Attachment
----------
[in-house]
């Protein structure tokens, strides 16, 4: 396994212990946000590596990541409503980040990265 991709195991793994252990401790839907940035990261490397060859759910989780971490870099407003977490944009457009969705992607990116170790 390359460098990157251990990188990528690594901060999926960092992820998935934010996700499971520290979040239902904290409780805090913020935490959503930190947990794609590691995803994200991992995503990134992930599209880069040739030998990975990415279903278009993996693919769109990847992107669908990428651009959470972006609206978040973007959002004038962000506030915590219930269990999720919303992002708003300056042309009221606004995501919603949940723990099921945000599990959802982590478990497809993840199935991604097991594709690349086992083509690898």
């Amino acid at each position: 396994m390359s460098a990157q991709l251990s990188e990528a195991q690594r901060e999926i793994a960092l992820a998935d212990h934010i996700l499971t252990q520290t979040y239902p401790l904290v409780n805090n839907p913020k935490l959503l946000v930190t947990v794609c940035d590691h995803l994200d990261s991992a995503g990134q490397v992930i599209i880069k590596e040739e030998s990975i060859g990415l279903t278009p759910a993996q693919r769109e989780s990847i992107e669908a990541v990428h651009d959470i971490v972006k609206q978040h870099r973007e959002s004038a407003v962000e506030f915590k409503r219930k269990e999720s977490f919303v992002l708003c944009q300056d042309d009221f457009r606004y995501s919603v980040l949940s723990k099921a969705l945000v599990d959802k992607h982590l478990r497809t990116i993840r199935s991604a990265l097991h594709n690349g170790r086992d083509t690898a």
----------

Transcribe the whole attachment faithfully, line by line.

[in-house]
């Protein structure tokens, strides 16, 4: 396994212990946000590596990541409503980040990265 991709195991793994252990401790839907940035990261490397060859759910989780971490870099407003977490944009457009969705992607990116170790 390359460098990157251990990188990528690594901060999926960092992820998935934010996700499971520290979040239902904290409780805090913020935490959503930190947990794609590691995803994200991992995503990134992930599209880069040739030998990975990415279903278009993996693919769109990847992107669908990428651009959470972006609206978040973007959002004038962000506030915590219930269990999720919303992002708003300056042309009221606004995501919603949940723990099921945000599990959802982590478990497809993840199935991604097991594709690349086992083509690898």
């Amino acid at each position: 396994m390359s460098a990157q991709l251990s990188e990528a195991q690594r901060e999926i793994a960092l992820a998935d212990h934010i996700l499971t252990q520290t979040y239902p401790l904290v409780n805090n839907p913020k935490l959503l946000v930190t947990v794609c940035d590691h995803l994200d990261s991992a995503g990134q490397v992930i599209i880069k590596e040739e030998s990975i060859g990415l279903t278009p759910a993996q693919r769109e989780s990847i992107e669908a990541v990428h651009d959470i971490v972006k609206q978040h870099r973007e959002s004038a407003v962000e506030f915590k409503r219930k269990e999720s977490f919303v992002l708003c944009q300056d042309d009221f457009r606004y995501s919603v980040l949940s723990k099921a969705l945000v599990d959802k992607h982590l478990r497809t990116i993840r199935s991604a990265l097991h594709n690349g170790r086992d083509t690898a």